Taunting inside the jail: The story yet to be told
With all of this, I can’t help but wonder: Am I suffering from “complicated grief,” on top of my PTSD diagnosis that stems from a physical assault two years ago that could have left me for dead, then the jail abuse a year later? What went on in there is so obscene I still have not explained all of it, not even to police. And the fuller context in which all of this occurred, which I simply cannot write about at this time, is the cherry atop a delicious story. I call it delicious because, if told, real change will come to this community and far more people than just myself will find justice. There is no denying what happened to me and I’m not the first person it ever has happened to.
Read More: What happened the day I was “arrested” (and jailed two days on no charges at all) at the memory care facility
Complicated grief is a real thing, and the embargo just lifted this morning on the results from a brand new clinical trial examining the disorder in 395 adults enrolled at academic medical centers in Boston, New York, Pittsburgh and San Diego.
“Complicated grief occurs in about 7 percent of bereaved individuals and it is characterized by persistent maladaptive thoughts, dysfunctional behaviors and poorly regulated emotions that interfere with the ability to adapt to loss,” JAMA Psychiatry reported in a news release. “Co-occurring depressive symptoms are common but complicated grief is clearly differentiated from major depression.”
I don’t suffer from depression. But I remain extremely angry about how the final year of my dad’s life was handled, and how I was treated. Journalists have a tough time letting things go, especially when a ripe and rotten story is unfolding before their very eyes and involving the center of their universe: Their dad.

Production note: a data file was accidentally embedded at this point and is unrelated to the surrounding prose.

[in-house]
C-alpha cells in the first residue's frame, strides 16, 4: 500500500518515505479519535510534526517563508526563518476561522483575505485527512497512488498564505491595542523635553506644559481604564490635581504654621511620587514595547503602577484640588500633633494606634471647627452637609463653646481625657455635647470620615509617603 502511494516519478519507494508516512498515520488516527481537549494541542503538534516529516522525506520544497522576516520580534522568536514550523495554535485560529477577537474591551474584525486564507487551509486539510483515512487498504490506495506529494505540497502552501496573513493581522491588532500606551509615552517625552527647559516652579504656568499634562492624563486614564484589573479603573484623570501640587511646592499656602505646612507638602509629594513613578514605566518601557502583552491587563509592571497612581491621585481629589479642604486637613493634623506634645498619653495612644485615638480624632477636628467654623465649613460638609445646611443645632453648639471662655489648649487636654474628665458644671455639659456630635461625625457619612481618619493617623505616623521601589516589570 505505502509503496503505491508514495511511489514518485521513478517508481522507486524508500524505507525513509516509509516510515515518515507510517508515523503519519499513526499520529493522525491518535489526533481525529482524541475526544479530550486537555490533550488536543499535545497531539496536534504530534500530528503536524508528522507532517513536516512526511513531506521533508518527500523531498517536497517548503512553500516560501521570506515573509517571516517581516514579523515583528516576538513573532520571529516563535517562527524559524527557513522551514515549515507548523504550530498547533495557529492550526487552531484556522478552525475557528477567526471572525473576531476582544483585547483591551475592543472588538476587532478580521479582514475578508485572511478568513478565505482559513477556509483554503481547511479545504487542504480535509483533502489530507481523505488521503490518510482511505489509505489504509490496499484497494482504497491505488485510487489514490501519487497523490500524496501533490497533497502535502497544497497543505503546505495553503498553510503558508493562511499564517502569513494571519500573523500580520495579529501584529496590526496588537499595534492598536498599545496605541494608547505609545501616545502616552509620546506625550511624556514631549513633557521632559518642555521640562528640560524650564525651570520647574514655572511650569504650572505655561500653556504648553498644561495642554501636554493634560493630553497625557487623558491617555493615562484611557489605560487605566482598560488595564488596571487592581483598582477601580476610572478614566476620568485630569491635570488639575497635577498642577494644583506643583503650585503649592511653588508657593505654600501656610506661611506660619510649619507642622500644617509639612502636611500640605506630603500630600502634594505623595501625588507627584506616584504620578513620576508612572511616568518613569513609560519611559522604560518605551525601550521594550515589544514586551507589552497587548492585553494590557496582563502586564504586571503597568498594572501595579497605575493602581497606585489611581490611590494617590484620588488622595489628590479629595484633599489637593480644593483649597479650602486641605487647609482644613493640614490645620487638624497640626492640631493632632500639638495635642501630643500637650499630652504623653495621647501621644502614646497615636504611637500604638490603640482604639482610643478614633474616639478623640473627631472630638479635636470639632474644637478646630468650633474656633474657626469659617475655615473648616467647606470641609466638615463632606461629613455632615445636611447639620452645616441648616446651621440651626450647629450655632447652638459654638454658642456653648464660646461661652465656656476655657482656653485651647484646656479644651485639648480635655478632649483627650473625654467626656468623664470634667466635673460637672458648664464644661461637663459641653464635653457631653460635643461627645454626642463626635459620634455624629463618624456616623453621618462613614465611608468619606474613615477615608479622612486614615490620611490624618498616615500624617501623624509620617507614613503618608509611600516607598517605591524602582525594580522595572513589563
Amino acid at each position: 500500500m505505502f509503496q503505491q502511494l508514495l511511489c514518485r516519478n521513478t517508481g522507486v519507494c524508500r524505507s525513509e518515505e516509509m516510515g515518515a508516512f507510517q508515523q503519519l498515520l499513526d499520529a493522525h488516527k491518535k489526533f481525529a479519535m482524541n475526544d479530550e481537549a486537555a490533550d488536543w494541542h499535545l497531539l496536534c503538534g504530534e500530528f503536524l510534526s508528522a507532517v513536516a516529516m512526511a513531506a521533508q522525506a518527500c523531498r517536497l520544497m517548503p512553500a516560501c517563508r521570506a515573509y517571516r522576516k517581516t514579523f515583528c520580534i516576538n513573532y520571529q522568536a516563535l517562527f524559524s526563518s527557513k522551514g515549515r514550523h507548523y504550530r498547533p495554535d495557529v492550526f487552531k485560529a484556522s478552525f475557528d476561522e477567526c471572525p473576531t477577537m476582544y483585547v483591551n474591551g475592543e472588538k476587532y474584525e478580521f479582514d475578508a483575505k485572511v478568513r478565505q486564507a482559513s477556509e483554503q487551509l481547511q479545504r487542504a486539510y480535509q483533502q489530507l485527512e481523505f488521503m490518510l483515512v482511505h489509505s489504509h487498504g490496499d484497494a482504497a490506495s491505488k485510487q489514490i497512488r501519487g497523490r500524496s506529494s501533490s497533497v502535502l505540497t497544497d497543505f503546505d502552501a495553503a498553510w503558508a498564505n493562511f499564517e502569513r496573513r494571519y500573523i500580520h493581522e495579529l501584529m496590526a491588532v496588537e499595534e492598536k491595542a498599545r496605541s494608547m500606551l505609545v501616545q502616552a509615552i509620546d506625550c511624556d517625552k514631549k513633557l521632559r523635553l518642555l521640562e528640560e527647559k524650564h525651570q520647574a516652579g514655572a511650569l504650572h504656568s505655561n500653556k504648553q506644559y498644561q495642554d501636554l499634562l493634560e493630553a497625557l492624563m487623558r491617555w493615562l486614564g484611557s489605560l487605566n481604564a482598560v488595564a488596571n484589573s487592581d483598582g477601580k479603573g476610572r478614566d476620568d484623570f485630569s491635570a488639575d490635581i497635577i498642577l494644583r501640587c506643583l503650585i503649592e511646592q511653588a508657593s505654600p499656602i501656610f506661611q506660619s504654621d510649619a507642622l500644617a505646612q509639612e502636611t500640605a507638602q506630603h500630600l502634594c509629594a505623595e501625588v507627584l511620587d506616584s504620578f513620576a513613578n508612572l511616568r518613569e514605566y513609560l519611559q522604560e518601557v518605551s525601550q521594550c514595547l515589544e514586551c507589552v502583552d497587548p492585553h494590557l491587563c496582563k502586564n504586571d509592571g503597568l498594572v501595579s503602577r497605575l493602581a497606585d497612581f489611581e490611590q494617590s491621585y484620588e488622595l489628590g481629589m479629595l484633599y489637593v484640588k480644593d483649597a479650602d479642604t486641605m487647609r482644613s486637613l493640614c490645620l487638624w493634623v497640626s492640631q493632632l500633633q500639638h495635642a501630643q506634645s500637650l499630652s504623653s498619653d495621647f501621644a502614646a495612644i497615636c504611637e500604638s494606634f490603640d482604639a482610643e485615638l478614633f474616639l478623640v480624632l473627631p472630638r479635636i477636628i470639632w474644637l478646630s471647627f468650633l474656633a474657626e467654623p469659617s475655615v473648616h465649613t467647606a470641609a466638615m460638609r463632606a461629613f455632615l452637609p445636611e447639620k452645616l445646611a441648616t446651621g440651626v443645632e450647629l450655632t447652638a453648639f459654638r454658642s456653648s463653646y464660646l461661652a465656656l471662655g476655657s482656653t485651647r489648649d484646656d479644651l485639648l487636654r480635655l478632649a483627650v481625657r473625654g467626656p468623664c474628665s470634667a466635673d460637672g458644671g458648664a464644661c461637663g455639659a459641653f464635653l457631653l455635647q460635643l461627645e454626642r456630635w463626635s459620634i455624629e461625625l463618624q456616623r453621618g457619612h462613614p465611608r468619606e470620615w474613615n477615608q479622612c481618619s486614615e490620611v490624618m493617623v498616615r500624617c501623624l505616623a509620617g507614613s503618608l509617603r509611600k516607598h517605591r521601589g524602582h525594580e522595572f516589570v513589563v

The frightening reality of the corrupt county I live in
Complicated grief can range in severity, and generally is successfully treated with CGT (talk therapy plus a workbook). The effectiveness appears to be the same even when the patient is not given antidepressants, unless a co-occurring major depressive disorder unrelated to the grief also is an issue.
For someone considered “moderately ill” on a Complicated Grief scale of four to seven, a four has symptoms “present and intrusive on most days at a level that is painful but bearable. There is some interference with activities and relationships, but functioning is not substantially impaired. There may be some avoidance of reminders of the loss. A sense of purpose or meaning is usually present, but there may be confusion about this. Suicidal thoughts may be present (Note: I have NEVER any suicidal thoughts, not by a longshot), but there is usually a desire to live. Distraction is possible temporarily, but symptoms are persistent and clinically significant.”
To get sober and deal with the nonsense I’ve dealt with is a just a horrid slap across the face, but in the end it’s the community that deals with the black eye. For everyone who knows me knows every word I have written along this journey is absolutely true. I would never put my journalistic reputation on the line by reporting anything but the truth.
I hold out trust in God that He is a just God and that people are going to be held accountable by the justice system for what they did to my dad and I.
This is a poem that expresses how a lot of people with complicated grief feel.
Don’t tell me that you understand
Don’t tell me that you know
Don’t tell me that I will survive
How I will surely grow
Don’t tell me this is just a test
That I am truly blessed
That I am chosen for this task
Apart from all the rest
Don’t come at me with answers
That can only come from me
Don’t tell me how my grief will pass
That I will soon be free
Don’t stand in pious judgment
Of the bonds I must untie
Don’t tell me how to suffer,
And don’t tell me how to cry
My life is filled with selfishness
My pain is all I see
But I need you, I need your love
Accept me in my ups and downs
I need someone to share
Just hold my hand and let me cry
And say, ‘My friend, I care.’
BY, Joanetta Hendel